- A PSD can store multiple layers, images, and objects, often in high resolution, making it the industry-standard for creatives.
- A PSD can support up to 30,000 pixels in height and width, giving these files an impressive range for both image depth and color spread.
History of the PSD.
Now considered to be the industry standard file type for digital image manipulation and editing, the PSD emerged alongside Adobe Photoshop. As the software’s native file format, PSDs allowed Photoshop creations to be saved in high-quality, editable documents.
Adobe, then known as Adobe Systems Incorporated, first developed Photoshop in 1988 and released it to the public in 1990. The software — and its PSD file format — have evolved dramatically over time, creating a legacy for the company as the market leader for image editing.
What are PSDs files used for?
PSDs can store large amounts of image data, including several layers of different images or graphical elements. With PSD sizes ranging up to two gigabytes, they can make distinctly large, editable files.
With Photoshop being the Swiss army knife in many designers’ toolkits, it’s no surprise that PSDs are common files in digital design work. The ability to work across several layers, import, and edit multiple graphics and high-quality images make PSDs a must for digital projects.
Photographers who use Photoshop and other Adobe Creative Cloud products for post processing tasks — like image editing, retouching, and compositing, for example — will be very familiar with PSD files. There’s almost nothing a photographer can’t do inside a PSD, from fixing an underexposed photo to creating high-gloss editorial imagery.
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Pros and cons of PSD files.
There are trade-offs for using PSDs. Their usefulness will depend on your needs and available tools.
Advantages of PSD files.
- PSDs can retain up to 30,000 pixels in both height and width, meaning they store a large amount of color and image quality information for their size.
- They’re one of the few image files that are editable across multiple layers, meaning several images can be overlaid and manipulated individually.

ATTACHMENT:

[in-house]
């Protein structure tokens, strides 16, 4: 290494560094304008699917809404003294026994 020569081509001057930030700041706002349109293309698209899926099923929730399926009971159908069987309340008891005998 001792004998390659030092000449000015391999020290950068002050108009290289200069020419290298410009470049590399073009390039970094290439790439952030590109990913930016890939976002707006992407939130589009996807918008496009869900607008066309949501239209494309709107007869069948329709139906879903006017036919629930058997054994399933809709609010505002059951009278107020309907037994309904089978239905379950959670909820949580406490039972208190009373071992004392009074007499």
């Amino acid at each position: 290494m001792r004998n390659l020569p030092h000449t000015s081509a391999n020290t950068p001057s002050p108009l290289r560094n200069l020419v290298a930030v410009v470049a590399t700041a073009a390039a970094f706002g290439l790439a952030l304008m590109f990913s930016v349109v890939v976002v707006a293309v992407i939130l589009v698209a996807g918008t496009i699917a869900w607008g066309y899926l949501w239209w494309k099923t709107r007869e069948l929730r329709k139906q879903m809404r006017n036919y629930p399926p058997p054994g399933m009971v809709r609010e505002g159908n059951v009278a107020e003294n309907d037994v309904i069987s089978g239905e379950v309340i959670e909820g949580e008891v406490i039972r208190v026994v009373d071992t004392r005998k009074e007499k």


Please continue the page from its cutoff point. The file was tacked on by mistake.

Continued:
- PSDs are easy to import into other Adobe products, like Illustrator or Premiere Pro.
Disadvantages of PSD files..
- As the native file format of Photoshop, you’ll typically only use PSDs if you’re an Adobe Creative Cloud subscriber.
- Depending on how you use them, PSDs can get large — up to two gigabytes — which might make them a challenge to store, send, or transport.
- PSDs aren’t natively supported by operating systems like Windows and macOS without the use of Creative Cloud software.
How to open a PSD file.
You’ll need additional software, such as Creative Cloud, to open and edit PSD files. While Illustrator or Premiere Pro will open and display PSDs, you’ll need Photoshop to edit the original file.
Similar to Windows users, macOS users will need access to Creative Cloud to edit PSD files. The Preview app in macOS enables you to open and view PSD files by default, though you won’t be able to edit the image. To open in Preview:
- Select the PSD you want to open.
- Double-click on the chosen file.
- Open the PSD in Preview.
How to create and edit a PSD file.
When you’ve finished editing your file in Adobe Photoshop, simply hit Save As under File to save your work as a PSD.
Whenever you want to edit your design again, just head back to Photoshop and the File dropdown menu. From there, select Open and search for the PSD in question. Double-click on the file, and it will automatically open in Photoshop, all ready for editing.
PSD files: frequently asked questions.